Route: Traverse from Apache
Posted On: 2017-06-16, By: RWinters
Info: See Apache report. Traversed from Apache to climb Navajo. The chimney has a couple of sections of ice. We needed crampons and axes to make the short, icey section. We descended Airplane Gully, which is melting out fast. There is only snow for about half of it. 
 
Route: Navajo Glacier - North Face
Posted On: 2016-06-24, By: pbakwin
Info: Excellent conditions for this climb right now. The trail is very wet. Mostly snow from Lake Isabelle on up. Navajo Glacier is in great shape - easy cramponing. Snow ends right at the top of the glacier, then it's more or less dry rock on up to the summit. This is really one of the better routes on a 13er in the IPW, I think. Only my 3rd or 4th climb of Navajo, but it's really a good peak with a beautiful & airy summit! 
1
 
Route: Navajo Snowfield/North Face
Posted On: 2014-08-04, By: AlexeyD
Info: The snowfield is finally starting to transition to neve, though no ice to speak of yet. I placed a picket just to test it out, and it was like hammering in a giant nail - took a while, and felt absolutely bomber. Surface softened up in the sun just enough to make unroped ascent pretty secure, but crampons and axe are definitely a must, and a second tool didn‘t feel out of place (although experience snow climbers can probably manage without). The North Face is deeply shaded, and had a number of patches of black ice on the ledges, one of which I managed to slip on. There‘s also a fair bit of loose rock and detached blocks. Be careful - especially if soloing! The "crux" crack has a fixed thread around a chockstone just below the exit move. The webbing looks pretty old and manky; this is more of a routefinding aid at this point. Once above the crux, you get to a sort of notch; from there, head right and you‘ll see a few cairns and something of a use trail leading to a 3rd class route to the summit. For the Airplane Gully descent, we couldn‘t find the "third class trail on the north side" of the summit pyramid referred to in the Summitpost description, but did find a blocky, 50 or so-foot 3rd/4th class chimney leading to a use trail. This way is very straightforward (basically just head down from the summit straight toward the Navajo-Niwot saddle), and reasonable enough. Be sure not to descend the very first gully that you see coming to the saddle; the correct gully is just behind the little knob after the saddle‘s low point, and has visible wreckage in it. One note about starting the North Face: easiest way to get to the base of the route is to stay on the snowfield until you‘re on the left (east) side of Dicker‘s Peck. Some descriptions suggest going around the south side, but this requires considerably more effort. Lastly, we witnessed a helicopter rescue on our hike out, between Lake Isabelle and the unnamed, snowbound lake at about 11,400‘. Hope whoever was involved is OK!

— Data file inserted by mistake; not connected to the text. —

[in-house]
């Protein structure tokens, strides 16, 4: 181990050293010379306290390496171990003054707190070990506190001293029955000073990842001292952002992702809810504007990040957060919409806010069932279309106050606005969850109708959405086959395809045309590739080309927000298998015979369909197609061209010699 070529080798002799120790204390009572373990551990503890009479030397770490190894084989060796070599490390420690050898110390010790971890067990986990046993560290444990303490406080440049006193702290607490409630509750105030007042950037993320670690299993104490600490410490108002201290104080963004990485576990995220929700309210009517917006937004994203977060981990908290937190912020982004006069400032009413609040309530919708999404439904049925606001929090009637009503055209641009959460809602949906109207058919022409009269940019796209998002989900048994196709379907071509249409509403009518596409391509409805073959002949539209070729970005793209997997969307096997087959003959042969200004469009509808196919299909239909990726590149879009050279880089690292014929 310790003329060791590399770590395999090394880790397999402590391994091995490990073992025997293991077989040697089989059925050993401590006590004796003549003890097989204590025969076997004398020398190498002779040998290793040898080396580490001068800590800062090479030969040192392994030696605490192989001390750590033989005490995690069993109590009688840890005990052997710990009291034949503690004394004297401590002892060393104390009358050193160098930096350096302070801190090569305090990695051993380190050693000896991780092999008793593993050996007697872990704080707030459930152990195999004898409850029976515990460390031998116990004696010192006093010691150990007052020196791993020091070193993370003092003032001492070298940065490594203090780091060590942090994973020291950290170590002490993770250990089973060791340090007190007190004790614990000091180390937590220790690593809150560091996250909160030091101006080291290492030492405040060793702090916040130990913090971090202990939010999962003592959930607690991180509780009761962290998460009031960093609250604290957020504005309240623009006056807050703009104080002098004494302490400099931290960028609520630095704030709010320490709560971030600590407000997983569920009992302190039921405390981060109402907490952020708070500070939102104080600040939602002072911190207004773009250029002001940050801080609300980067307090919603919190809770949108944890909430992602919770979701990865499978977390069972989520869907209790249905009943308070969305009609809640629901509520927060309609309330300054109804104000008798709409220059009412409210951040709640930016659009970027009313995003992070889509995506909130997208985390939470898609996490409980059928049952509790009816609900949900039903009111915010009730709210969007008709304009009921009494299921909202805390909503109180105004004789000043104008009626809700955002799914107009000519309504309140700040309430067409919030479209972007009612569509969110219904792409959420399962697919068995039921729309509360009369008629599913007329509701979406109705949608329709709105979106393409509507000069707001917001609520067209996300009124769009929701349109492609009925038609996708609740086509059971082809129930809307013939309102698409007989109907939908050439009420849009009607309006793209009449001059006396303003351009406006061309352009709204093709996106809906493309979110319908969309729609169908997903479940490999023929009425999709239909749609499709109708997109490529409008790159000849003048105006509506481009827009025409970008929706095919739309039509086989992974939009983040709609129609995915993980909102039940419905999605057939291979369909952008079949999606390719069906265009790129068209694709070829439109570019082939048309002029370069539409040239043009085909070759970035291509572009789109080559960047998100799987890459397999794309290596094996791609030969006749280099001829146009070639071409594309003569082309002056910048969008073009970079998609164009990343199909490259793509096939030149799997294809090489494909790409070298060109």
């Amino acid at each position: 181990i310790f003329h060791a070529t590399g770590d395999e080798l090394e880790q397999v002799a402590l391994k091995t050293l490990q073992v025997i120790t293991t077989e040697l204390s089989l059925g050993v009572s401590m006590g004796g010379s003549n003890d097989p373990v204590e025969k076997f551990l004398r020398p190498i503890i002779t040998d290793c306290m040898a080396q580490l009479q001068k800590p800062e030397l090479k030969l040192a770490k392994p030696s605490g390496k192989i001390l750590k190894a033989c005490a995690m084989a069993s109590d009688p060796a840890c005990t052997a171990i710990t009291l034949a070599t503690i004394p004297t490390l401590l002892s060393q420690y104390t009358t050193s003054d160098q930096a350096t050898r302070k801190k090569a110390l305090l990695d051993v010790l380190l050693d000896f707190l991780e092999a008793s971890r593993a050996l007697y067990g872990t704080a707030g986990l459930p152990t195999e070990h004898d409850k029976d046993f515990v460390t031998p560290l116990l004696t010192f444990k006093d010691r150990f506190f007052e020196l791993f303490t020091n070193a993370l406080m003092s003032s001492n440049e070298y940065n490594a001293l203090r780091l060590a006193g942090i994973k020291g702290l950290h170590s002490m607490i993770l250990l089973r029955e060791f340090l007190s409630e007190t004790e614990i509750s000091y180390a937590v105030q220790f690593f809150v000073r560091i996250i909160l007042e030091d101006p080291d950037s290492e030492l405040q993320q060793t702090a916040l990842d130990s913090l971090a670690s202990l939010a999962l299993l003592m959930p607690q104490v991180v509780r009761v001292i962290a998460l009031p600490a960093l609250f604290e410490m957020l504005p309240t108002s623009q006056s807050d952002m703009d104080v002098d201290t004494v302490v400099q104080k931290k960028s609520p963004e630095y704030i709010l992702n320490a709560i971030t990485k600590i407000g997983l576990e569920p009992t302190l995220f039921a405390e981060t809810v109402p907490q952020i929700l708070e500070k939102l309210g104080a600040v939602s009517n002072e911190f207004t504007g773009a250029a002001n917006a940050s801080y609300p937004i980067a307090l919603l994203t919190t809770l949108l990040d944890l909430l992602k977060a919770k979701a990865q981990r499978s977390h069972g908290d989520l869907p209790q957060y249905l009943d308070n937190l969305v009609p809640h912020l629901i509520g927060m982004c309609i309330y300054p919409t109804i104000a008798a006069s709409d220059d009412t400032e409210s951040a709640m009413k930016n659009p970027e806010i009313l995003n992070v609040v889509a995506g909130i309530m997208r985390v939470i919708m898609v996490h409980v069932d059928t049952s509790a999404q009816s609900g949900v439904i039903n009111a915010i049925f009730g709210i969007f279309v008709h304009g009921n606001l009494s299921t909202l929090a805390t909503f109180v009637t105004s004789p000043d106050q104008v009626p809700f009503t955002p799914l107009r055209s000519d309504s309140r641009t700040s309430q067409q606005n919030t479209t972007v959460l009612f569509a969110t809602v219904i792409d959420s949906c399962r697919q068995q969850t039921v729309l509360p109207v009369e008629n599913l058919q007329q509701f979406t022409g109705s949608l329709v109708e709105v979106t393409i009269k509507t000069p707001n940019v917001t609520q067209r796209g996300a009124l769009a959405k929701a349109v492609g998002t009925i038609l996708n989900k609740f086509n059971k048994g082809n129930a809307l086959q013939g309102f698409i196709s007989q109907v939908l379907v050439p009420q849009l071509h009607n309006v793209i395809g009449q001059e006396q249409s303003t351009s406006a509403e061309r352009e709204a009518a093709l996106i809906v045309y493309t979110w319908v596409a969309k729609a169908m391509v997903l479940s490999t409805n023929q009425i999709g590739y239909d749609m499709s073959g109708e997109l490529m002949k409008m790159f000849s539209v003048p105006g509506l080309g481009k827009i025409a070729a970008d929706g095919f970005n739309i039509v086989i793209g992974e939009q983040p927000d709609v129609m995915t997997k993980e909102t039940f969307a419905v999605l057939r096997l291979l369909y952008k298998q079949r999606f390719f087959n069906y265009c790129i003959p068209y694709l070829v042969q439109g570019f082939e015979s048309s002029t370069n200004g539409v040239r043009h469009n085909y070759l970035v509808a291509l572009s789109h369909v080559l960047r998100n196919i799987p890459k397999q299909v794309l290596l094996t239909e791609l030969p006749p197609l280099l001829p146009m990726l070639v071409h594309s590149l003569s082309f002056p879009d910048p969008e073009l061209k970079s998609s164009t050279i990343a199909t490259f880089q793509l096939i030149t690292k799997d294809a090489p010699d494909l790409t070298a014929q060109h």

Route: Navajo Snowfield
Posted On: 2014-06-23, By: Goat9
Info: Navajo Snowfield is in full snow climbing condition. Brainard Lake Road gate is open, but then closed at the day use area by Brainard Lake itself. There are snow drifts in the Long Lake parking lot. The trail is snow covered immediately after the start of the trail at Long Lake and covered most of the way in. 
 
Route: 13er combo
Posted On: 2012-07-02, By: Monster5
Info: Approach: Dry or muddy trail. At the snowfield below the upper headwall, the dry trail switchbacks up to the right. With traction/axe, one could just go straight through the snowfield. Snow: Several hundred feet available to the Navajo/Apache saddle (big group climbed it yesterday), in the Apache couloir (discontinuous above cliffbands - dry talus above), and in Queen's Way (dry talus up top). Airplane looked pretty dry with one or two minor patches. Not sure what the standard dry route is up Apache, but we went just right of Apache couloir and found scree, brief 4th class, and then talus hopping. One could also go beneath the Navajo snowfield and contour right (class 2+?). The Apache-Navajo-Niwot ridges are dry. One group took a 5.easy variation up Navajo from the Apache saddle (?). The crux chimneys are also dry and in good shape. Dicker's is dry, as are the talus slogs to forbidden fruit.